Date of Award

12-3-1987

Degree Type

Dissertation

University or Center

Clark Atlanta University(CAU)

School

School of Education

Degree Name

Ed.D.

Department

Educational Leadership

First Advisor

Professor Phil A. Bradley

Abstract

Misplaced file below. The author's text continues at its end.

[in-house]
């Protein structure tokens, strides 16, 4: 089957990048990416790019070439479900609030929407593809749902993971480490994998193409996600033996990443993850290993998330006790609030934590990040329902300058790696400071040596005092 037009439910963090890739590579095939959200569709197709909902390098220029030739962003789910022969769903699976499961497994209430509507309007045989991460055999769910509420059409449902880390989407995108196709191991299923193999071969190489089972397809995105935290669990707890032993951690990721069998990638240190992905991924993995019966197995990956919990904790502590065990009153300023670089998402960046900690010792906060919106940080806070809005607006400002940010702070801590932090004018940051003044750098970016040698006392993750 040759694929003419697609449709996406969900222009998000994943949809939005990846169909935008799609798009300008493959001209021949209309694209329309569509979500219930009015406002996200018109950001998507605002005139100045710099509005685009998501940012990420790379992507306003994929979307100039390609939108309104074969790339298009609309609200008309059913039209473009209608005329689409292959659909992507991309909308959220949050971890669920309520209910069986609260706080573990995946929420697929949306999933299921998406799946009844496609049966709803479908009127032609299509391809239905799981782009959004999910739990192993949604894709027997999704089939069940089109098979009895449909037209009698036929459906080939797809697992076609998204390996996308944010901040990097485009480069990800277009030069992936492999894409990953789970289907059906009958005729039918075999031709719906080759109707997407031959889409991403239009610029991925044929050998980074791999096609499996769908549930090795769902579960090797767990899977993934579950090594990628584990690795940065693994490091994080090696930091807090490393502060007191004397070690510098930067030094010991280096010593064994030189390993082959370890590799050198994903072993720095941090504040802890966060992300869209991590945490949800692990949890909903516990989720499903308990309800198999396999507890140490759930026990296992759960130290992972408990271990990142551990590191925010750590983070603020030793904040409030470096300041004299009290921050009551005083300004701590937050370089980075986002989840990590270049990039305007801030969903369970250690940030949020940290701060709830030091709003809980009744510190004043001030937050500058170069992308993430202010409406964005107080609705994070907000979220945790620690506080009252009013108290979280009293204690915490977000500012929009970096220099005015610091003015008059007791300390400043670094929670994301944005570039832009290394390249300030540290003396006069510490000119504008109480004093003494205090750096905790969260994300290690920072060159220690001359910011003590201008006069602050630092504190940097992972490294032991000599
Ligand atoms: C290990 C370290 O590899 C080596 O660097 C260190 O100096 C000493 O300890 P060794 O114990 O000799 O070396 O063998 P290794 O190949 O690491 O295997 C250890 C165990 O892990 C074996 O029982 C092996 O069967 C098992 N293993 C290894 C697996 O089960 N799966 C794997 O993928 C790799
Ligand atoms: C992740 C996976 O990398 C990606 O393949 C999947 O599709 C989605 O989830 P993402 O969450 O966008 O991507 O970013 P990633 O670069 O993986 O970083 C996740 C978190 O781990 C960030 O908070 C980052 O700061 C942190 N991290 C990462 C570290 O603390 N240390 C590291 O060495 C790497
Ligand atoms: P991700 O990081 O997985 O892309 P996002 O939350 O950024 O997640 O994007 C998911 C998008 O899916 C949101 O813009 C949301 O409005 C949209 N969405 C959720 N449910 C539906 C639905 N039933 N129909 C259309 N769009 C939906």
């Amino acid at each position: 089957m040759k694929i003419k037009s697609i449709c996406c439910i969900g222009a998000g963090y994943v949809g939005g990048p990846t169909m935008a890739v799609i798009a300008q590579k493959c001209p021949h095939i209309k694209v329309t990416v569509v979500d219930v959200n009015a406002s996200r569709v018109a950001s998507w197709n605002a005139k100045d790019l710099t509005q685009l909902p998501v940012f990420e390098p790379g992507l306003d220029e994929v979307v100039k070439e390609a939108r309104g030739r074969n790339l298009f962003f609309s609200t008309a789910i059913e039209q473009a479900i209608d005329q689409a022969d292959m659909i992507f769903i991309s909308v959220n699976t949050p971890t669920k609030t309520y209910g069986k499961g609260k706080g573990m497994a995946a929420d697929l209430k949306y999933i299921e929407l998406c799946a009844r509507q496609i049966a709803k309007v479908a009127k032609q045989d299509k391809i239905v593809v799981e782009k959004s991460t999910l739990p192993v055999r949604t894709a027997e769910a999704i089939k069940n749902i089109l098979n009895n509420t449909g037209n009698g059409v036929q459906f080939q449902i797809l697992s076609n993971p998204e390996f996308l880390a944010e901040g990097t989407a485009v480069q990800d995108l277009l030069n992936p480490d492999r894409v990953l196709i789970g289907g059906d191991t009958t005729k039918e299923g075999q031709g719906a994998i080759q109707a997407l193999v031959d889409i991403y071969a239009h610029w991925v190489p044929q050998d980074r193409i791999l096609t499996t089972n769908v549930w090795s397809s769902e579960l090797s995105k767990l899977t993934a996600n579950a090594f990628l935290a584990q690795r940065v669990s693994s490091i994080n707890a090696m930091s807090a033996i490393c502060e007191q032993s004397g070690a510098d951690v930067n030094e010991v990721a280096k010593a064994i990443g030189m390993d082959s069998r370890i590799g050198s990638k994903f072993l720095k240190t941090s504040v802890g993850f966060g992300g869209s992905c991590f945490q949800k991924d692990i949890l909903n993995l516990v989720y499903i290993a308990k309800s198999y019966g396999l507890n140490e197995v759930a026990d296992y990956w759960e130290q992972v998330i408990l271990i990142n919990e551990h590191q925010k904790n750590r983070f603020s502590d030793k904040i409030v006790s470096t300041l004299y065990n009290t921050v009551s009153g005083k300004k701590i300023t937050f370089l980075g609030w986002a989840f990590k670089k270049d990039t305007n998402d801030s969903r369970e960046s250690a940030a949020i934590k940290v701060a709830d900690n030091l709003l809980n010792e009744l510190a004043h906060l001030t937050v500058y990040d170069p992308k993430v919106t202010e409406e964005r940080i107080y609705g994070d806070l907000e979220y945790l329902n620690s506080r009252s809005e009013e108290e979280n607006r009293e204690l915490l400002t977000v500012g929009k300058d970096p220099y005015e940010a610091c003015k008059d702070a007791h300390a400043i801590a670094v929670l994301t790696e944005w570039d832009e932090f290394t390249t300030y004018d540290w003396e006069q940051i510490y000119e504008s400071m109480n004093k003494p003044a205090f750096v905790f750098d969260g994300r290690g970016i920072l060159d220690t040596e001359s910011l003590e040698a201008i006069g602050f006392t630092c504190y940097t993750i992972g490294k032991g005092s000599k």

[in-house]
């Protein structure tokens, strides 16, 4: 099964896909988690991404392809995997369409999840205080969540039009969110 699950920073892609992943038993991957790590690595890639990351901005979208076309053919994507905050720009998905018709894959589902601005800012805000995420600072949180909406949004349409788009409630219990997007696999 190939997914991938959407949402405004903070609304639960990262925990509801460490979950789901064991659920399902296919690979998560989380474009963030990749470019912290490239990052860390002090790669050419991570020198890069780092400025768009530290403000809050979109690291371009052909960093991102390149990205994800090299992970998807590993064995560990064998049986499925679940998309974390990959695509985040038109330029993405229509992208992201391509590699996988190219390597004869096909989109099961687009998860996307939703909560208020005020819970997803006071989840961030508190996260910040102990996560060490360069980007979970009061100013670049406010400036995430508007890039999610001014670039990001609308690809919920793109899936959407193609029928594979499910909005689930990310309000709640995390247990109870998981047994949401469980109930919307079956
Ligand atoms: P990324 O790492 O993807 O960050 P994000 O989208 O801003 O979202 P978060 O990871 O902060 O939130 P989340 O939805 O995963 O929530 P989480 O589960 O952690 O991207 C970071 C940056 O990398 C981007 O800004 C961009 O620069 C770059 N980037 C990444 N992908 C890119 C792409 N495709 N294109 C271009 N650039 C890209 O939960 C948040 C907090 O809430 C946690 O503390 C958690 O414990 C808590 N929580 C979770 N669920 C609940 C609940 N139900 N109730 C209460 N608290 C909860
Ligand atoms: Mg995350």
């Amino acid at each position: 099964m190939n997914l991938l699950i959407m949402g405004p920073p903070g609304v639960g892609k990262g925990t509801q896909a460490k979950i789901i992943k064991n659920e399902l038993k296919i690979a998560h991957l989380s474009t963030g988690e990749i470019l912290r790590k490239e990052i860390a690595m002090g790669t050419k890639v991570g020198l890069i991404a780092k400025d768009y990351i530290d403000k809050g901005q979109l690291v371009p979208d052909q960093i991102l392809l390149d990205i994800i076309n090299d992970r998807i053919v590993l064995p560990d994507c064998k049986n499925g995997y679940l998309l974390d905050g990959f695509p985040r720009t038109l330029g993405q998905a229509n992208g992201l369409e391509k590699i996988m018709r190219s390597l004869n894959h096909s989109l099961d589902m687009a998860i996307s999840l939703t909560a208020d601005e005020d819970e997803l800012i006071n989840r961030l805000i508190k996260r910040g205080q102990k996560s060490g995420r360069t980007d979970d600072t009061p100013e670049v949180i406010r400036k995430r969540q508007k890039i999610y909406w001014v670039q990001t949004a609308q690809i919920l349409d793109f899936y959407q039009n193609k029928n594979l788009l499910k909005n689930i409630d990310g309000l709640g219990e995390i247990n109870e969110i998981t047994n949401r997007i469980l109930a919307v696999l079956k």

The purpose of this study was to identify effective clinical teacher behaviors in geriatrics as perceived by faculty, residents, and medical students; and to determine whether the ratings of these behaviors were influenced by six variables: professional status (faculty, residents, students), medical specialty of the teacher (Internal Medicine, Family Practice, Psychiatry); courses taken in geriatrics; age, race and sex of the respondent. Seven factors of clinical teaching incorporated into the study were instructor knowledge, organization and clarity, group instructional skills, enthusiasm and stimulation, clinical competence, modeling and clinical supervision. An instrument was constructed to measure perceptions of what teacher behaviors should be of those teachers who teach residents and students about caring for elderly patients. In addition, the instrument measured perceptions of how frequent these behaviors were demonstrated. Three hundred fifty three (353) questionnaires were mailed to a sample of a population of clinical teachers, residents and fourth year medical students at the Morehouse School of Medicine and Emory University School of Medicine. Findings from this study showed that professional status, courses taken in geriatrics, and sex of the respondent had significant influence on ratings of how frequent effective teacher behaviors were demonstrated. There was a greater difference in ratings between faculty and students than faculty and residents. No significant difference was found between or among the three groups in their ratings of what should be effective teacher behaviors in geriatric teaching.

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